Tom Hall

Culture Editor - Maryland Morning and Host, Choral Arts Classics

Tom Hall is the Arts & Culture Editor for Maryland Morning with Sheilah Kast and the host of Choral Arts Classics on WYPR.  On the final Tuesday of each month, September-April at 9:00 pm from he hosts Choral Arts Classics, a monthly program featuring recordings of concerts by the Baltimore Choral Arts Society and many special guests.

Tom has been a dynamic force in Maryland's creative community for 32 years as a performer, broadcaster, lecturer, writer, and educator. Tom was named "Best Radio Personality" by the City Paper in 2009, and in 2006, he was named "Best New Journalist" by Maryland chapter of the Society of Professional Journalists. In 2006, he won an Emmy Award for his television broadcast of Christmas with Choral Arts on WMAR Television.  As the Music Director of the Baltimore Choral Arts Society, he has collaborated with many of Maryland's leading arts organizations, including the Baltimore Symphony Orchestra, the Baltimore Chamber Orchestra, the Maryland Symphony, Pro Musica Rara, the Walters Art Museum, and the Baltimore Museum of Art.  He appears regularly as a guest conductor throughout the U.S and in Europe, and he is invited frequently to speak to professional and community organizations in Maryland and throughout the United States.

Tom has published articles in the Baltimore Sun, Style Magazine, and many professional journals; he has served as a panelist for the National Endowment of the Arts, and he has lectured and taught courses at the Peabody Conservatory, the Johns Hopkins University, the University of Baltimore, and Morgan State University. He is a former board member and former chair of the Greater Baltimore Cultural Alliance.
Tom lives in Baltimore with his wife, Linell Smith.

Ways To Connect

Penguin Random House


Tom's guest this morning is Scott Shane, a former reporter for the Baltimore Sun who has covered national security for the New York Times since 2004. His latest book is about how a Muslim cleric named Anwar al-Awlaki, evolved from a moderate imam who denounced the 9/11 attacks, into one of the most celebrated and influential figures in the cause of violent jihad. In 2009, he helped plan an unsuccessful attack on a plane headed for Detroit. He was influential to the perpetrators of attacks at Ft. Hood in Texas, and at the Boston Marathon. By 2010, the US government considered only Osama bin Laden to be more powerful and influential than Awlaki as fomenter of violence against Americans. The effort to locate and kill him was dubbed, “Objective Troy.”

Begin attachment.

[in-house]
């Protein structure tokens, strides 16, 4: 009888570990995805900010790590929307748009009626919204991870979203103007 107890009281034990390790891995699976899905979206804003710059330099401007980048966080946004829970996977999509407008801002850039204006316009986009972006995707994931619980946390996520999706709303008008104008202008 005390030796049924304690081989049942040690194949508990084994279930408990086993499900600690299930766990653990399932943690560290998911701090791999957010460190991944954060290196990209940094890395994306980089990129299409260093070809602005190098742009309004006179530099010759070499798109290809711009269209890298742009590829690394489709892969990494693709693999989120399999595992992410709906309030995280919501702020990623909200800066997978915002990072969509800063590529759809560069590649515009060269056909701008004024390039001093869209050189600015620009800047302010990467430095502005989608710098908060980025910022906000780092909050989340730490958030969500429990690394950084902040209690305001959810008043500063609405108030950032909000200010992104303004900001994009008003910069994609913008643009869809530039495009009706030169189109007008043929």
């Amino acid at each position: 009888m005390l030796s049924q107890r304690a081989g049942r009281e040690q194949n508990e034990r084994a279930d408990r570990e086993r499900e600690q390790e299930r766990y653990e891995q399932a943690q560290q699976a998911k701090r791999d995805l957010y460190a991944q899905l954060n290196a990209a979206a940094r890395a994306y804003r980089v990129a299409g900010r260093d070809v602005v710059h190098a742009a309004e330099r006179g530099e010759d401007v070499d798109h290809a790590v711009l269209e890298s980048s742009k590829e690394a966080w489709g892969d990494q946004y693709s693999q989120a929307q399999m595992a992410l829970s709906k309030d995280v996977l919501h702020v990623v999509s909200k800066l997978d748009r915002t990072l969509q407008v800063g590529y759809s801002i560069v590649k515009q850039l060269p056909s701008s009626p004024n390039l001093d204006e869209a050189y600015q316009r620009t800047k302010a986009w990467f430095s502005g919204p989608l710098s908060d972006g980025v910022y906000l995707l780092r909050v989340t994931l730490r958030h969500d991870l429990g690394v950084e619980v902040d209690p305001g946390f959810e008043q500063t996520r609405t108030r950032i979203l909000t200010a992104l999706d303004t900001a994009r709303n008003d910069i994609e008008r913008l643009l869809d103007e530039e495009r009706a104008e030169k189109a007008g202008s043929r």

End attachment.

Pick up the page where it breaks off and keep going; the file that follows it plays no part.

Scott Shane’s fascinating and assiduously reported book tells the story of that operation, and elucidates the complexities and geo-political ramifications of that mission to American foreign policy in the Middle East, and to the essential moral fundaments of our democracy. It’s a great read. It’s called Objective Troy: A Terrorist, a President, and the Rise of the Drone. Scott Shane will be speaking about the book tonight at the Enoch Pratt library at 6:30

Spotlighters Theatre

In the theater, some names are inextricably linked. Rogers and Hammerstein. Lerner and Lowe. Gilbert and Sullivan. Tom now looks to a show at the Spotlighters Theatre that gives us a glimpse of Gilbert, before Sullivan became his creative partner. The librettist W.S. Gilbert wrote "A Sensation Novel" nearly a year before he began penning his magnum opus of iconic musicals with Arthur Sullivan. As far as anyone can tell, it’s never been performed in the United States, until now.

The Audrey Herman Spotlighter’s Theatre is presenting "A Sensation Novel" in a new edition created by Tom's guest this morning, who has also directed this production. Michael Blum joins Tom today live in the studio.  

A Tribute To A Folklore Legend

Sep 18, 2015

Alan Lomax was a folklorist who was one of the first people to record and document music from a variety of folk traditions. Jayme Stone, the leader of a group called Jayme Stone’s Lomax Project, joins Tom in the studio. Jayme Stone's Lomax Project will perform some of the music discovered by Alan Lomax at the Creative Alliance tonight.

Candlewick Press

Laura Amy Schlitz, an award winning author of books for children and young adults talks about her latest book. In 2008, she won the John Newbury Medal for her novel, Good Masters! Sweet Ladies!: Voices from a Medieval Village. For people practicing the art of writing for young people, the Newbury Medal is the Pulitzer Prize, the Oscar, the Tony, the Voted Most Likely to Succeed in your High School yearbook award.

And today, there’s good news for the many fans of Laura Amy Schlitz: she’s just published a new book. The Hired Girl tells the story of Joan Skraggs, who makes her way from rural Pennsylvania to an elegant home on Eutaw Place, in the Baltimore neighborhood now known as Reservoir Hill. Laura Amy Schlitz will be talking about her new book at the Children’s Bookstore in Roland Park on Saturday. 

Matthew Murphy

Anniversaries and plays by female playwrights will be celebrated during the upcoming 2015-2016 Baltimore theater season and J. Wynn Rousuck is in the studio with Tom to talk all about it. The Vagabond Players and Everyman Theatre both have milestone anniversaries. Washington’s large-scale celebration of women playwrights will reach stages in this area as well, among them: Single Carrot Theatre, the Interrobang Theatre Company, the Strand Theater Company, Rep Stage and Olney Theatre Center.

Women will also be well represented at Center Stage, which is producing an all-female “As You Like It,” two thought-provoking new plays by women, “X’s and O’s” and “Detroit ’67,” and the musical, “The Secret Garden.” Musicals in the Hippodrome’s new line-up will include the recent Broadway hits, “Kinky Boots” and “Motown The Musical.” And, Cohesion Theatre Company, in partnership with Iron Crow Theatre, will present the Trans* Voices Workshop Series.